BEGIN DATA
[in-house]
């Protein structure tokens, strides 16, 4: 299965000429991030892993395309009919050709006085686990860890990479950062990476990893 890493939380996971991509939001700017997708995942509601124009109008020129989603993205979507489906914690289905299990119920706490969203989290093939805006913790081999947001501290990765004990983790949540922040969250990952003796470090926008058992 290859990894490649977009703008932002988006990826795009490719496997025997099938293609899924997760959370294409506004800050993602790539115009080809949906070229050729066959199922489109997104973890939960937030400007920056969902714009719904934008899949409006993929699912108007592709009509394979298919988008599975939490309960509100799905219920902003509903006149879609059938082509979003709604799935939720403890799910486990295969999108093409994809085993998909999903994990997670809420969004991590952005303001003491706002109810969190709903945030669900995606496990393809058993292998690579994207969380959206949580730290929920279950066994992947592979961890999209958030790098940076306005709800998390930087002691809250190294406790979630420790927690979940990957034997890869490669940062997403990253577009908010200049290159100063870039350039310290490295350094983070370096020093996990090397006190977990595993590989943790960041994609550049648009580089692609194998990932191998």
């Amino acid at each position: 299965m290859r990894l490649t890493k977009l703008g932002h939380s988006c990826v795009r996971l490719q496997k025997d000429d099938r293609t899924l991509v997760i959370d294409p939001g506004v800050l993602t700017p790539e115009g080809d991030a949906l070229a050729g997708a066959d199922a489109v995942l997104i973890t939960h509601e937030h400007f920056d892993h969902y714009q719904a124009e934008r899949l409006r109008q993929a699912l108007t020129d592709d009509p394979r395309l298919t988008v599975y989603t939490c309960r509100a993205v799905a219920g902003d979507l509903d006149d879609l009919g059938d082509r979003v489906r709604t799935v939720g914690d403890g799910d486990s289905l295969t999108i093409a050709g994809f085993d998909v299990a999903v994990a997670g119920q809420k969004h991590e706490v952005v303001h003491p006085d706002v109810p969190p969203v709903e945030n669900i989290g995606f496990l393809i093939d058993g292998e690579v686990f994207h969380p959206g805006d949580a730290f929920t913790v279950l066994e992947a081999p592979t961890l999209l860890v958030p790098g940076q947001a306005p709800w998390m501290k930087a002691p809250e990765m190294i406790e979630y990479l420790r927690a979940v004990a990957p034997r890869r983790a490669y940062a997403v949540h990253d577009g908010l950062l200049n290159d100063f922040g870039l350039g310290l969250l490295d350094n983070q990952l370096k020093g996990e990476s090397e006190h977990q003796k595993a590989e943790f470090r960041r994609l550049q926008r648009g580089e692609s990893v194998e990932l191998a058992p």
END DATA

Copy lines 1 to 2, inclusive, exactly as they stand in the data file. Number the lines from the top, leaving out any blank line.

[in-house]
């Protein structure tokens, strides 16, 4: 299965000429991030892993395309009919050709006085686990860890990479950062990476990893 890493939380996971991509939001700017997708995942509601124009109008020129989603993205979507489906914690289905299990119920706490969203989290093939805006913790081999947001501290990765004990983790949540922040969250990952003796470090926008058992 290859990894490649977009703008932002988006990826795009490719496997025997099938293609899924997760959370294409506004800050993602790539115009080809949906070229050729066959199922489109997104973890939960937030400007920056969902714009719904934008899949409006993929699912108007592709009509394979298919988008599975939490309960509100799905219920902003509903006149879609059938082509979003709604799935939720403890799910486990295969999108093409994809085993998909999903994990997670809420969004991590952005303001003491706002109810969190709903945030669900995606496990393809058993292998690579994207969380959206949580730290929920279950066994992947592979961890999209958030790098940076306005709800998390930087002691809250190294406790979630420790927690979940990957034997890869490669940062997403990253577009908010200049290159100063870039350039310290490295350094983070370096020093996990090397006190977990595993590989943790960041994609550049648009580089692609194998990932191998």